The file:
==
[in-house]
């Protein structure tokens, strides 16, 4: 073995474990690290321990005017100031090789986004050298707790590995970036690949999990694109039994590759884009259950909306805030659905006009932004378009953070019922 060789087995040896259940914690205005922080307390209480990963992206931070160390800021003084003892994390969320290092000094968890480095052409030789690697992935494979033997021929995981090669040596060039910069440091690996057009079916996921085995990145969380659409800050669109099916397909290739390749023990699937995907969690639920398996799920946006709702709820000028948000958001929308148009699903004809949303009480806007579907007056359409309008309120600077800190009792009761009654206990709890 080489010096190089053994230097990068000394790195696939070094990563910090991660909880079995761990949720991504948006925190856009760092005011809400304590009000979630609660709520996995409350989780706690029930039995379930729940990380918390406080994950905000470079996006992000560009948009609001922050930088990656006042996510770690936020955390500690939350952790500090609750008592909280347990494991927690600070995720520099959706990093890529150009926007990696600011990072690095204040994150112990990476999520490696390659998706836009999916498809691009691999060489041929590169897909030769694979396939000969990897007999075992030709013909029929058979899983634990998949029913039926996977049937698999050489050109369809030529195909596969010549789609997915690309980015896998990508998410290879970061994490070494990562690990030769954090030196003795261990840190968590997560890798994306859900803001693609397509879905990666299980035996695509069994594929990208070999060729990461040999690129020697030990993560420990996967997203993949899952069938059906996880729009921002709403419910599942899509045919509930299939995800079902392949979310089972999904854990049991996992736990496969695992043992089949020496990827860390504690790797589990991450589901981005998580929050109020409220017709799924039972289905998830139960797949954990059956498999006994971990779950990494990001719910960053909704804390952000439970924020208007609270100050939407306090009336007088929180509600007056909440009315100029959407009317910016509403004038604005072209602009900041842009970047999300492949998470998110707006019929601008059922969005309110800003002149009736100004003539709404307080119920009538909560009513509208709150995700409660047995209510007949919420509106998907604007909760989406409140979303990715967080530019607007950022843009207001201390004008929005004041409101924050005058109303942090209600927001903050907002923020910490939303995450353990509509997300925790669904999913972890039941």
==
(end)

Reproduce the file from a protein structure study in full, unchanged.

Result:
[in-house]
């Protein structure tokens, strides 16, 4: 073995474990690290321990005017100031090789986004050298707790590995970036690949999990694109039994590759884009259950909306805030659905006009932004378009953070019922 060789087995040896259940914690205005922080307390209480990963992206931070160390800021003084003892994390969320290092000094968890480095052409030789690697992935494979033997021929995981090669040596060039910069440091690996057009079916996921085995990145969380659409800050669109099916397909290739390749023990699937995907969690639920398996799920946006709702709820000028948000958001929308148009699903004809949303009480806007579907007056359409309008309120600077800190009792009761009654206990709890 080489010096190089053994230097990068000394790195696939070094990563910090991660909880079995761990949720991504948006925190856009760092005011809400304590009000979630609660709520996995409350989780706690029930039995379930729940990380918390406080994950905000470079996006992000560009948009609001922050930088990656006042996510770690936020955390500690939350952790500090609750008592909280347990494991927690600070995720520099959706990093890529150009926007990696600011990072690095204040994150112990990476999520490696390659998706836009999916498809691009691999060489041929590169897909030769694979396939000969990897007999075992030709013909029929058979899983634990998949029913039926996977049937698999050489050109369809030529195909596969010549789609997915690309980015896998990508998410290879970061994490070494990562690990030769954090030196003795261990840190968590997560890798994306859900803001693609397509879905990666299980035996695509069994594929990208070999060729990461040999690129020697030990993560420990996967997203993949899952069938059906996880729009921002709403419910599942899509045919509930299939995800079902392949979310089972999904854990049991996992736990496969695992043992089949020496990827860390504690790797589990991450589901981005998580929050109020409220017709799924039972289905998830139960797949954990059956498999006994971990779950990494990001719910960053909704804390952000439970924020208007609270100050939407306090009336007088929180509600007056909440009315100029959407009317910016509403004038604005072209602009900041842009970047999300492949998470998110707006019929601008059922969005309110800003002149009736100004003539709404307080119920009538909560009513509208709150995700409660047995209510007949919420509106998907604007909760989406409140979303990715967080530019607007950022843009207001201390004008929005004041409101924050005058109303942090209600927001903050907002923020910490939303995450353990509509997300925790669904999913972890039941």